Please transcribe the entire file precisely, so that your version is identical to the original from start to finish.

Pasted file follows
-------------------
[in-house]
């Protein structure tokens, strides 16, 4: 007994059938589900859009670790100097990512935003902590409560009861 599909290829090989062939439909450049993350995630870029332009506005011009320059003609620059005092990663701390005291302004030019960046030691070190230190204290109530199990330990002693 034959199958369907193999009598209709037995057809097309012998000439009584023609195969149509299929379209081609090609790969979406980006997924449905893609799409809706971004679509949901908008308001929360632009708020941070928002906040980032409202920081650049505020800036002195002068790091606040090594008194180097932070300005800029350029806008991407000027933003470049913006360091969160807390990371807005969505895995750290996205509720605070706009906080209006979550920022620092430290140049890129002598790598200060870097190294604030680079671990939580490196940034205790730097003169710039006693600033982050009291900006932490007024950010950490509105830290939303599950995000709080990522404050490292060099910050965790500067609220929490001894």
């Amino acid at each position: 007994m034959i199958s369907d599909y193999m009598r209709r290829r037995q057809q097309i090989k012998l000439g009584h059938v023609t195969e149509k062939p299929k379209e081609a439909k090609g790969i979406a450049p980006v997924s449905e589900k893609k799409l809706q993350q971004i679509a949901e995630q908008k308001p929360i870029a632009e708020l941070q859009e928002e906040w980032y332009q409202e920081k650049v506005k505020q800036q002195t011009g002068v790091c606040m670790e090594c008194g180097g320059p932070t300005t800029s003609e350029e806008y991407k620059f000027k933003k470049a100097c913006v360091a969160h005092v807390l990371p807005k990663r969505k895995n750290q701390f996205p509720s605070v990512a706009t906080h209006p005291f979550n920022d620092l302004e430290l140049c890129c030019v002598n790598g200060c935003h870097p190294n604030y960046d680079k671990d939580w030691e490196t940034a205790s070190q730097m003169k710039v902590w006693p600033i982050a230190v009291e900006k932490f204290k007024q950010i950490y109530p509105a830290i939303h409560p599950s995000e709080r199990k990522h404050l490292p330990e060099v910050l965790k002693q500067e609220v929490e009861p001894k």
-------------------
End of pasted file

[in-house]
């Protein structure tokens, strides 16, 4: 007994059938589900859009670790100097990512935003902590409560009861 599909290829090989062939439909450049993350995630870029332009506005011009320059003609620059005092990663701390005291302004030019960046030691070190230190204290109530199990330990002693 034959199958369907193999009598209709037995057809097309012998000439009584023609195969149509299929379209081609090609790969979406980006997924449905893609799409809706971004679509949901908008308001929360632009708020941070928002906040980032409202920081650049505020800036002195002068790091606040090594008194180097932070300005800029350029806008991407000027933003470049913006360091969160807390990371807005969505895995750290996205509720605070706009906080209006979550920022620092430290140049890129002598790598200060870097190294604030680079671990939580490196940034205790730097003169710039006693600033982050009291900006932490007024950010950490509105830290939303599950995000709080990522404050490292060099910050965790500067609220929490001894």
């Amino acid at each position: 007994m034959i199958s369907d599909y193999m009598r209709r290829r037995q057809q097309i090989k012998l000439g009584h059938v023609t195969e149509k062939p299929k379209e081609a439909k090609g790969i979406a450049p980006v997924s449905e589900k893609k799409l809706q993350q971004i679509a949901e995630q908008k308001p929360i870029a632009e708020l941070q859009e928002e906040w980032y332009q409202e920081k650049v506005k505020q800036q002195t011009g002068v790091c606040m670790e090594c008194g180097g320059p932070t300005t800029s003609e350029e806008y991407k620059f000027k933003k470049a100097c913006v360091a969160h005092v807390l990371p807005k990663r969505k895995n750290q701390f996205p509720s605070v990512a706009t906080h209006p005291f979550n920022d620092l302004e430290l140049c890129c030019v002598n790598g200060c935003h870097p190294n604030y960046d680079k671990d939580w030691e490196t940034a205790s070190q730097m003169k710039v902590w006693p600033i982050a230190v009291e900006k932490f204290k007024q950010i950490y109530p509105a830290i939303h409560p599950s995000e709080r199990k990522h404050l490292p330990e060099v910050l965790k002693q500067e609220v929490e009861p001894k």